Many Internet traffic reports have been published over the years. Back in 2004, long before the BitTorrent boom began, studies indicated that BitTorrent was responsible for an impressive 35% of all Internet traffic.
In the years that followed Internet traffic distribution underwent a metamorphosis, as video streaming took off with the launch of YouTube and later Netflix. As a result BitTorrent lost a significant share of total Internet traffic, in the United States at least.
However, in absolute traffic BitTorrent is still booming. Traffic shaping company Sandvine published a report today which reveals that BitTorrent traffic increased by 40% in half a year in North America.
To say the least, this is a significant boost. However, BitTorrent traffic now accounts for a smaller percentage of total Internet traffic due to the latter growing at an even faster rate during the past few months.
In North America, BitTorrent is now responsible for 10.31% of all U.S. Internet traffic during peak hours, compared to 11.3% six months ago and 17.3% two years ago. Netflix is by far the leading application in terms of bandwidth consumption, accounting for 28.8% of all Internet traffic during the busiest times of the day.
The graph below shows the usage for various types of traffic during peak hours, where BitTorrent takes up 36.8% of all upstream bandwidth. Netflix is the absolute king in terms of downstream traffic here, accounting for nearly one-third of all traffic during peak hours.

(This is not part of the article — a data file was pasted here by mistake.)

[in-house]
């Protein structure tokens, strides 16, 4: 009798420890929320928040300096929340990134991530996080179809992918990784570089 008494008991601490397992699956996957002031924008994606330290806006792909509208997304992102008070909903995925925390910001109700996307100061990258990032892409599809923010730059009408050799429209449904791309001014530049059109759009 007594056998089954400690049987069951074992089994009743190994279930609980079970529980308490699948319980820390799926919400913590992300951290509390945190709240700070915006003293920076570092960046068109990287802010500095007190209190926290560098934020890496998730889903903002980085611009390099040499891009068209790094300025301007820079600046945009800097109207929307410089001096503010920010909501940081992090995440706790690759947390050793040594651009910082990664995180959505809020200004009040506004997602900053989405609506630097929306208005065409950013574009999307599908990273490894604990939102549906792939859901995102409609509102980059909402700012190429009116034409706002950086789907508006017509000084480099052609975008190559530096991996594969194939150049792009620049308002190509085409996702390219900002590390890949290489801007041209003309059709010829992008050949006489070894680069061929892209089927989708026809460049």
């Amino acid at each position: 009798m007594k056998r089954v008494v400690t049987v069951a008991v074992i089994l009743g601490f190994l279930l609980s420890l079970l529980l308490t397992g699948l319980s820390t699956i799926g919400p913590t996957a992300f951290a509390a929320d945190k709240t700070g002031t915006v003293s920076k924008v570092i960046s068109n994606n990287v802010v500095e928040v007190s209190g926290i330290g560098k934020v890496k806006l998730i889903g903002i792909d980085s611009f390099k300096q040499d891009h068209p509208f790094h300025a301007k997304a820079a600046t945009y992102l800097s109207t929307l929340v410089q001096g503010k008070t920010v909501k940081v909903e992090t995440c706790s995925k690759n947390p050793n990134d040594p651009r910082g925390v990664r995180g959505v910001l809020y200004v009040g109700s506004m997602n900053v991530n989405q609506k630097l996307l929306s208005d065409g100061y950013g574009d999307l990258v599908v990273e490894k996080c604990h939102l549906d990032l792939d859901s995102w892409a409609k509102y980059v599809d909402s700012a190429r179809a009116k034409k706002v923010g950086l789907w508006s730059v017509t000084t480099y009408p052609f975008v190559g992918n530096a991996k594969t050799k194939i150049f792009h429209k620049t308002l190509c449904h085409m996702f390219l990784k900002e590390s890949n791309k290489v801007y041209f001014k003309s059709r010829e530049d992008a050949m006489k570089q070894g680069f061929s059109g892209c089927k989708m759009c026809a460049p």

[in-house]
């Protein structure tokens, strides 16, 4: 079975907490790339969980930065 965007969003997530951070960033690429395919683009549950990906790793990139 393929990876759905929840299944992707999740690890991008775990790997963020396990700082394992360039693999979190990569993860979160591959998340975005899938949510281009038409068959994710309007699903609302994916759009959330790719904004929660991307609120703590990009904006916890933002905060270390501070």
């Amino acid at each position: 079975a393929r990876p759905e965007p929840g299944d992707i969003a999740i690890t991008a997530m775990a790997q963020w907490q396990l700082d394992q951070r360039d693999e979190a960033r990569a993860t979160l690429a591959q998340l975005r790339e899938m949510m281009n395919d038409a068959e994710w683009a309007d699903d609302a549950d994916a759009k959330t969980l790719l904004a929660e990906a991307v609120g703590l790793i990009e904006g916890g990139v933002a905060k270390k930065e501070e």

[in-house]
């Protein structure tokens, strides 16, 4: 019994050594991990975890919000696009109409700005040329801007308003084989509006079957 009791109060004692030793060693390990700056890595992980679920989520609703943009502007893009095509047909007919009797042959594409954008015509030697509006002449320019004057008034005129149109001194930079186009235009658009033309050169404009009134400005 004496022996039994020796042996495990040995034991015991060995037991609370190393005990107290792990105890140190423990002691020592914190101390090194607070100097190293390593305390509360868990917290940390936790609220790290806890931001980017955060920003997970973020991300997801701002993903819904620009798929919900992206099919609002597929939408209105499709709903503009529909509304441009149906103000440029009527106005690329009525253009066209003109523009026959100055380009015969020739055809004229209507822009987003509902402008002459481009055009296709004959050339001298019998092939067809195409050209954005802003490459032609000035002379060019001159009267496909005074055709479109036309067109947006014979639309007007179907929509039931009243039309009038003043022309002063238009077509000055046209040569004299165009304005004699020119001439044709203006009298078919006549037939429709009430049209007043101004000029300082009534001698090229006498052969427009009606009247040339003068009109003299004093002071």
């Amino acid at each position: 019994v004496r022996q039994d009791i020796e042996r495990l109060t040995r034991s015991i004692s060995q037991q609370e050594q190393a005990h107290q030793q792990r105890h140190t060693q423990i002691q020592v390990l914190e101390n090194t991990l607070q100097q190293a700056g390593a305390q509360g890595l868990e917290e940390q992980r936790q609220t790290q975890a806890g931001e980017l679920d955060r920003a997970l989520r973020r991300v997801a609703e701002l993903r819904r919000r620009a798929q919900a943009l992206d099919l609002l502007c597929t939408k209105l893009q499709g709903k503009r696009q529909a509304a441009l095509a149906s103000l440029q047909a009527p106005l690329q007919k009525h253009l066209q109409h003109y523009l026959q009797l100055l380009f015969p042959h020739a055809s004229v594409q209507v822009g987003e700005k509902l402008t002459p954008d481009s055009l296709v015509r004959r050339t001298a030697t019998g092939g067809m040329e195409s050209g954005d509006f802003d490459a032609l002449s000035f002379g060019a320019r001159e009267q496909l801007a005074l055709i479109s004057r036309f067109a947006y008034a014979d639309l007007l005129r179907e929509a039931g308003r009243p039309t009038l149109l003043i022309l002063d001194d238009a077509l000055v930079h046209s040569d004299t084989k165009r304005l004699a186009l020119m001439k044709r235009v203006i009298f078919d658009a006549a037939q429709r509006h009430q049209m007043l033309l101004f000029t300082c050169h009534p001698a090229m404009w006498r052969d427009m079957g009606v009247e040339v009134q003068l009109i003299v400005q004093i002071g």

op 10 Peak Period Applications (North America, Fixed Access
In common with North America, BitTorrent also remains the most-used file-sharing protocol in Europe. Bandwidth usage patterns during peak hours show that of 31.8% of upstream traffic can be attributed to BitTorrent, versus 12.1% of downstream traffic.
The P2P-network eDonkey also has a decent presence in Europe with nearly 4% of the aggregate Internet traffic during peak hours.
Peak Period Aggregate Traffic Composition (Europe, Fixed Access
Interestingly, Sandvine appears to misinterpret its own data by suggesting that the relative decline in BitTorrent’s share of total Internet traffic is due to improved legal offerings.
“We believe that the reason for this slide is primarily due to the increasing number of legitimate and affordable Real-Time Entertainment options available to subscribers,” they write.
However, with a 40% increase in absolute traffic this conclusion appears to make little sense. Legal media consumption through Netflix and other media portals is definitely on the rise, but BitTorrent traffic is still booming.
It will be interesting to see whether the upcoming “six-strikes” BitTorrent crackdown in the United States can slow down this upward trend.